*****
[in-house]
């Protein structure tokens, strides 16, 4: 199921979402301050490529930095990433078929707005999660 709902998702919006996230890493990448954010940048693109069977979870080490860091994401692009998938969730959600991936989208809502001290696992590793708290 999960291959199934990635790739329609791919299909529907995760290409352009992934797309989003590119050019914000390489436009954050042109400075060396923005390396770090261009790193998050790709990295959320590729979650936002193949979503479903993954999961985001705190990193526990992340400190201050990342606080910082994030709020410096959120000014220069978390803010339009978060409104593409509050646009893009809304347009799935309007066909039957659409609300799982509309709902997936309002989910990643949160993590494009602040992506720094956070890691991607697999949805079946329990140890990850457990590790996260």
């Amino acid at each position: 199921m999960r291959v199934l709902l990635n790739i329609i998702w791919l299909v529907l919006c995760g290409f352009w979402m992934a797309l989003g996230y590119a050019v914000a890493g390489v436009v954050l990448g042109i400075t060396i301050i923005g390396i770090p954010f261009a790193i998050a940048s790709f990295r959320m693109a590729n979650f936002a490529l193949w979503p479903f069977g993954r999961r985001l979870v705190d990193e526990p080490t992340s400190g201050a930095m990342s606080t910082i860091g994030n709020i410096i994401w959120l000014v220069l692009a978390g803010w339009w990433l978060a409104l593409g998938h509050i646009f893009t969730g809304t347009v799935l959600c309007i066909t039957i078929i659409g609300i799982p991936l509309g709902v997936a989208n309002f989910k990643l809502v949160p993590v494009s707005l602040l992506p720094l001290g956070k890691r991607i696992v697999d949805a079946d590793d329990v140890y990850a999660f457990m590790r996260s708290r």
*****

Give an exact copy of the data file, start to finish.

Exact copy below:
[in-house]
């Protein structure tokens, strides 16, 4: 199921979402301050490529930095990433078929707005999660 709902998702919006996230890493990448954010940048693109069977979870080490860091994401692009998938969730959600991936989208809502001290696992590793708290 999960291959199934990635790739329609791919299909529907995760290409352009992934797309989003590119050019914000390489436009954050042109400075060396923005390396770090261009790193998050790709990295959320590729979650936002193949979503479903993954999961985001705190990193526990992340400190201050990342606080910082994030709020410096959120000014220069978390803010339009978060409104593409509050646009893009809304347009799935309007066909039957659409609300799982509309709902997936309002989910990643949160993590494009602040992506720094956070890691991607697999949805079946329990140890990850457990590790996260």
């Amino acid at each position: 199921m999960r291959v199934l709902l990635n790739i329609i998702w791919l299909v529907l919006c995760g290409f352009w979402m992934a797309l989003g996230y590119a050019v914000a890493g390489v436009v954050l990448g042109i400075t060396i301050i923005g390396i770090p954010f261009a790193i998050a940048s790709f990295r959320m693109a590729n979650f936002a490529l193949w979503p479903f069977g993954r999961r985001l979870v705190d990193e526990p080490t992340s400190g201050a930095m990342s606080t910082i860091g994030n709020i410096i994401w959120l000014v220069l692009a978390g803010w339009w990433l978060a409104l593409g998938h509050i646009f893009t969730g809304t347009v799935l959600c309007i066909t039957i078929i659409g609300i799982p991936l509309g709902v997936a989208n309002f989910k990643l809502v949160p993590v494009s707005l602040l992506p720094l001290g956070k890691r991607i696992v697999d949805a079946d590793d329990v140890y990850a999660f457990m590790r996260s708290r």